He also said the United States has seen “the most dramatic upwards shift” in bank size between 1990 and 2007, although other countries had higher starting points: “For other countries, there is a less dramatic rise in concentration but from a much higher starting point, with the top three banks accounting for between two-thirds and three-quarters of assets in the U.K., Switzerland and Germany.”
Many of these arguments again harken back to the history of Standard Oil. At the time, supporters of Standard Oil argued that the oil giant’s size was necessary to support massive production capabilities that were needed to meet an equally massive consumption demand. Obviously, the Supreme Court disagreed, and it ultimately dissolved the oil company.
Still, the Supreme Court’s break-up of Standard Oil wasn’t meant to prove that large companies or monopolies are inherently bad. The Supreme Court ruling established the Rule of Reason, which says abusive actions that restrain trade or hold down other economic entities are bad, but just being a big company or holding a monopoly is not enough to be considered illegal or otherwise wrong. In other words, circumstances matter more than a company’s classification or size, according to the 1911 ruling.
Sen. Rob Portman, Ohio’s junior senator, agrees with Brown that “too big to fail” is a problem, but he says the circumstances surrounding the banks are the real issue, not the size of the banks.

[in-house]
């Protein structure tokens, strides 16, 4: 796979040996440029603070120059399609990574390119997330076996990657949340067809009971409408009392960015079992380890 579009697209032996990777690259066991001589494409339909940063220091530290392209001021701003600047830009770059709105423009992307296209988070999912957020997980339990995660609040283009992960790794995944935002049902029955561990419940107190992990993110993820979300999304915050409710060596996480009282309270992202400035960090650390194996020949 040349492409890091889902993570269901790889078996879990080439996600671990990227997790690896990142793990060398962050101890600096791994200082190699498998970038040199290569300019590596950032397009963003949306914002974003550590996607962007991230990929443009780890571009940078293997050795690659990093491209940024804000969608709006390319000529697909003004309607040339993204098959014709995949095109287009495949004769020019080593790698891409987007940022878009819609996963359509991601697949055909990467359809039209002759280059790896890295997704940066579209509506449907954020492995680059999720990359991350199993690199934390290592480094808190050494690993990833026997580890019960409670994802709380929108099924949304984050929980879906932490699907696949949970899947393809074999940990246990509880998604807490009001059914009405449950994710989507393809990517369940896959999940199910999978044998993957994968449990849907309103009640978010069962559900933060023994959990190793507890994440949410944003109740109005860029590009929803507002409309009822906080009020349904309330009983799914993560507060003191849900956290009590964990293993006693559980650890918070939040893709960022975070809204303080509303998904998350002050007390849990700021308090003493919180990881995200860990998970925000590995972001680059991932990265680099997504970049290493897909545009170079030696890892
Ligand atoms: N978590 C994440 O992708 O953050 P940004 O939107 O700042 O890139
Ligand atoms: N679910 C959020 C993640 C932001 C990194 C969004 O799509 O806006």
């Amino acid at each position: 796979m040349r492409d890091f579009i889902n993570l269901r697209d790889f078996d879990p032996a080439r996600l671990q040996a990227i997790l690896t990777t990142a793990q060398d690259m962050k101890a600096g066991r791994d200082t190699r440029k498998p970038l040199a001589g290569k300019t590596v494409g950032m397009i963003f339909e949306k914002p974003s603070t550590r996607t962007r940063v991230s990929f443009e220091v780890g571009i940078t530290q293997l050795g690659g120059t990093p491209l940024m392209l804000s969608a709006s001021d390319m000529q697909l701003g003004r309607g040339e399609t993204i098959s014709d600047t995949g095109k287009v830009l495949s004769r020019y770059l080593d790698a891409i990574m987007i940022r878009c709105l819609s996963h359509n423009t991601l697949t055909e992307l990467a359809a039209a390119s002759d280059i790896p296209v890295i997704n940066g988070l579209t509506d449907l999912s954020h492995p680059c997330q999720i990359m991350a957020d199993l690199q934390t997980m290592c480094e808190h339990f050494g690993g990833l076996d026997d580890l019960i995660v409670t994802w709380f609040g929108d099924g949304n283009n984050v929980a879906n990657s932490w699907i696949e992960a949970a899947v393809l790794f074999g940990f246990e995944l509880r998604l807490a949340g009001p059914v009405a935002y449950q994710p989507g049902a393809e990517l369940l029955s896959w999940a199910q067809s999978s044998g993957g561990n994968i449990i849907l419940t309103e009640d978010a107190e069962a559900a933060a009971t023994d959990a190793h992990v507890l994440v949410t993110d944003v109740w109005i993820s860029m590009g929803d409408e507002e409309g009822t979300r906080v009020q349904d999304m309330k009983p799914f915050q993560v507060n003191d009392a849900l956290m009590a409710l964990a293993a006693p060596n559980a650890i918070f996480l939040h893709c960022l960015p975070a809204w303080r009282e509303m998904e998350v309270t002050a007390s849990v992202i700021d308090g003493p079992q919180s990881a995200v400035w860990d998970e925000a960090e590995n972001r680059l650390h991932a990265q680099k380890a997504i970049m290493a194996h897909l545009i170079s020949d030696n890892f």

“We need clear, robust capital standards to ensure that large financial institutions have a solid cushion to absorb unexpected losses, rather than resort to taxpayer bailouts,” Caitlin Dunn, Portman’s spokesperson, wrote in an email to CityBeat.
When asked directly whether Portman supports a break-up of the big banks, Dunn wrote, “He thinks we should look to address and limit systemic risk through other means, including strong capital standards.”
Portman also argues that the federal government’s latest regulations have made the problem of “too big to fail” worse.
“Sen. Portman thinks we have had enough taxpayer bailouts, and the Dodd-Frank Act actually perpetuates, rather than solves, the problem of ‘too big to fail,’ ” wrote Dunn. “The bill empowers regulators to label certain financial firms as ‘systemically important,’ triggering not only new supervision but also the appearance of government backing. Financial institutions with that kind of implicit government guarantee may be more prone to take on excessive risk and may also get an unfair advantage over smaller, community banks.”
Brown says his proposal is necessary to get to the root of the problem and create a safer, stronger economy. “That will mean more jobs, more protection for taxpayers, better competition for community and regional banks, and more credit for consumers and small businesses,” he said in a statement. ©